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My Battery Machine Dies in 15 Minutes now....

We see this more and more.  There are several reasons for this and you'll just have to work through the possible problems.  Unfortunately many customers purchase parts thinking it is the batteries or charger only to find out it is the another part.  I've included a few basic tests with tools you can find at any auto parts center or Wal-Mart to narrow the problem.

If the machine used to run for a couple of hours and now it dies in 15 minutes or whatever and you are thinking that your batteries are weak, start with the basics.  Does the battery pack get fully charged?  The ONLY way to know this is to use a battery hydrometer tester.  I prefer the style with the lever as opposed to the floating balls.  Voltage meters, and the fact that it ran through a complete charging cycle DO NOT guarantee a fully charged pack.  Run a charging cycle and then let the battery pack cool back to room temp.  Test EACH cell with the hydrometer and look for the electrolyte figure to be about the same across all cells and to show a full charge.  If the cells are not showing full charge, the problem is with the charger not the batteries.

If any of the batteries have plates exposed when looking in the cell through the top, the battery typically is defective.  Generally adding distilled water and executing another charging cycle will not bring back the battery to a functioning state, but you can try.

If the batteries check out, do a load test with a battery load test meter.  The load test meter puts an extremely high load onto the battery for a short period of time, typically about 10 seconds.  You'll want the battery to take the load and the needle to drop and stabilize but then to hold at the stabilized level during the test.  If the needle continues to drop the battery needs to be replaced.  This same tool is used to check the voltage of the battery.  If the voltage is not in the correct range (6V or 12V) for the battery it needs to be replaced.

If the batteries checkout, it is time to check the amp draw on the batteries.  This test will require a DC clamp on style digital amp meter.  An AC amp meter meter will not work.  The meters are typically are a more expensive tool.  The the tool is clamped around only one of the leads at a point going into the machine, run the machine in full operating mode (brush in contact with the floor, vacuum motor on, and moving the machine forward).  Look at the load being drawn.  Cycle through running only various motors under a typical load.  Run the vacuum, the brushes, and the drive system separately.  Typically a singe motor will draw about 12-20 amps, or no more than about 75% of the circuit breaker rating for that motor.  Look for a motor with a spike, maybe that's the issue.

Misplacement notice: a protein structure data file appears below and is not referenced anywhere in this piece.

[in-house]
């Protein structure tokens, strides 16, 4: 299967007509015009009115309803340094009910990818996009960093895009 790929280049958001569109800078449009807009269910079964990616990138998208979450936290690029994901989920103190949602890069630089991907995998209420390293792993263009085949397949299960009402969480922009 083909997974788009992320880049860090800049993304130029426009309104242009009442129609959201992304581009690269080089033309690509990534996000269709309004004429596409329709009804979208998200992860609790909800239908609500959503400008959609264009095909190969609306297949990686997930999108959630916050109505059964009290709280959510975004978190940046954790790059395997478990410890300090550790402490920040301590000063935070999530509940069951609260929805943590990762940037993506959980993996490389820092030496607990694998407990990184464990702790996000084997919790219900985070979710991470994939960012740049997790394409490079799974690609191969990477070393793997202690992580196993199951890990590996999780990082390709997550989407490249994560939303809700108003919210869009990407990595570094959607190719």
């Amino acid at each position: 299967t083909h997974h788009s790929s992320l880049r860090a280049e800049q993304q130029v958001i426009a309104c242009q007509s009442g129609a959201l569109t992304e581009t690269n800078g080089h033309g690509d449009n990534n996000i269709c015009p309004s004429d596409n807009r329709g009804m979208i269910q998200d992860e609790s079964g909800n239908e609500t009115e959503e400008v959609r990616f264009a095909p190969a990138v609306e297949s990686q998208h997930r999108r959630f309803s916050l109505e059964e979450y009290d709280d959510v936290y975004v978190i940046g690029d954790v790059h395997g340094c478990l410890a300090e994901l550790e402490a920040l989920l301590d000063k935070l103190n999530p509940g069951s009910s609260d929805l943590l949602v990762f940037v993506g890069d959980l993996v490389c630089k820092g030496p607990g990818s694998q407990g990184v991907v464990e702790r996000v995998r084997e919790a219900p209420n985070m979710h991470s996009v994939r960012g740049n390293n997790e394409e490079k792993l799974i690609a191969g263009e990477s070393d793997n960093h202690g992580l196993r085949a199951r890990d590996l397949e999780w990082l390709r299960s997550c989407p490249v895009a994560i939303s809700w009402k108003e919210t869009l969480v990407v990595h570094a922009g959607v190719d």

Look at wiring VERY CAREFULLY for arcing marks, heated areas, insulation burns, tinged copper wires, melted anything.  Concentrate on connectors and places where wires go into a terminal connector.  Corrosion, high amp loads, etc will damage the wire causing high resistance shorts draining battery life.  Replace damaged components as necessary.

If your not sure about the charger, then use a car 12V automotive charger to charge batteries in groups of 12 volts.  Two 6 volt batteries in series can be charged together as a unit.  Charge all batteries this way, run the machine.  If the machine now works normally, the charger is the issue and not the battery pack.

Make sure the charger is on the proper setting for the type of batteries you have.  AGM or Maintenance Free require a different charger setting than conventional wet acid batteries.  Incorrect settings will damage the battery pack quickly.  Typically there is a dip switch or small recessed switch to change this setting.

If you need further assistance, please give us a call.